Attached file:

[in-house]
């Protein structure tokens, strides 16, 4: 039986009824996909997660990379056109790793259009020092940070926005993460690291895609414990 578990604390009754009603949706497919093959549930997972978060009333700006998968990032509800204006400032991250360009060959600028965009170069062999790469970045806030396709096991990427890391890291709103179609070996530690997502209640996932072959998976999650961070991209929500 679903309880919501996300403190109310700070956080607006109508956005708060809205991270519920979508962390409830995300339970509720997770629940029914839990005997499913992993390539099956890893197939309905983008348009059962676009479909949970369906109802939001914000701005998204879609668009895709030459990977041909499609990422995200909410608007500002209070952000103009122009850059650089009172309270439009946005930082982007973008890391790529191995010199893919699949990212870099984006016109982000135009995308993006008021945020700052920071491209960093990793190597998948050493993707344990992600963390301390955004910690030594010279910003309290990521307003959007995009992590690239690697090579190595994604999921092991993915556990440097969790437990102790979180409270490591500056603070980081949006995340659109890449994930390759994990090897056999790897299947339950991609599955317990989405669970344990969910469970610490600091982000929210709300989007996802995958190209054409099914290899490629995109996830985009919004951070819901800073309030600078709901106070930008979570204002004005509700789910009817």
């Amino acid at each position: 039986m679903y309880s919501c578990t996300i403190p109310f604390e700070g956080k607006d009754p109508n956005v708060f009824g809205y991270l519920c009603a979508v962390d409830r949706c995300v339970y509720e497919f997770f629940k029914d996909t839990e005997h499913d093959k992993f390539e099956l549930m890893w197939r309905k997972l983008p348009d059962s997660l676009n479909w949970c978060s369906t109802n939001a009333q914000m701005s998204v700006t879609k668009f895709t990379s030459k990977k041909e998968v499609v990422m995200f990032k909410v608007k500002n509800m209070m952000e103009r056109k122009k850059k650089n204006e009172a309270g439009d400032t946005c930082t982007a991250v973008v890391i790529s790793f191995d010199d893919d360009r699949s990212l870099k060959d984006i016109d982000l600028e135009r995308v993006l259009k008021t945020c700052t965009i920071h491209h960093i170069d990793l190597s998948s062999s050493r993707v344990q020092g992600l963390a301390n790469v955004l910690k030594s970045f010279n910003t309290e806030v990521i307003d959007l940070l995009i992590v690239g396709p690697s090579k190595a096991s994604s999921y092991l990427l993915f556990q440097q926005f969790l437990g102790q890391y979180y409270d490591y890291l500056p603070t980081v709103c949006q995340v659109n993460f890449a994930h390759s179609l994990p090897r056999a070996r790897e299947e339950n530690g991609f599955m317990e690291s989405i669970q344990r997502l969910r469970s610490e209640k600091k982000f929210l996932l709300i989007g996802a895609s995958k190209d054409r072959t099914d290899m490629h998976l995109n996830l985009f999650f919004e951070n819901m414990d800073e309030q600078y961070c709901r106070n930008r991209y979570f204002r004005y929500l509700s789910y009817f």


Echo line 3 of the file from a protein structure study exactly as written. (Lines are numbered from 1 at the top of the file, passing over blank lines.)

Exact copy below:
């Amino acid at each position: 039986m679903y309880s919501c578990t996300i403190p109310f604390e700070g956080k607006d009754p109508n956005v708060f009824g809205y991270l519920c009603a979508v962390d409830r949706c995300v339970y509720e497919f997770f629940k029914d996909t839990e005997h499913d093959k992993f390539e099956l549930m890893w197939r309905k997972l983008p348009d059962s997660l676009n479909w949970c978060s369906t109802n939001a009333q914000m701005s998204v700006t879609k668009f895709t990379s030459k990977k041909e998968v499609v990422m995200f990032k909410v608007k500002n509800m209070m952000e103009r056109k122009k850059k650089n204006e009172a309270g439009d400032t946005c930082t982007a991250v973008v890391i790529s790793f191995d010199d893919d360009r699949s990212l870099k060959d984006i016109d982000l600028e135009r995308v993006l259009k008021t945020c700052t965009i920071h491209h960093i170069d990793l190597s998948s062999s050493r993707v344990q020092g992600l963390a301390n790469v955004l910690k030594s970045f010279n910003t309290e806030v990521i307003d959007l940070l995009i992590v690239g396709p690697s090579k190595a096991s994604s999921y092991l990427l993915f556990q440097q926005f969790l437990g102790q890391y979180y409270d490591y890291l500056p603070t980081v709103c949006q995340v659109n993460f890449a994930h390759s179609l994990p090897r056999a070996r790897e299947e339950n530690g991609f599955m317990e690291s989405i669970q344990r997502l969910r469970s610490e209640k600091k982000f929210l996932l709300i989007g996802a895609s995958k190209d054409r072959t099914d290899m490629h998976l995109n996830l985009f999650f919004e951070n819901m414990d800073e309030q600078y961070c709901r106070n930008r991209y979570f204002r004005y929500l509700s789910y009817f």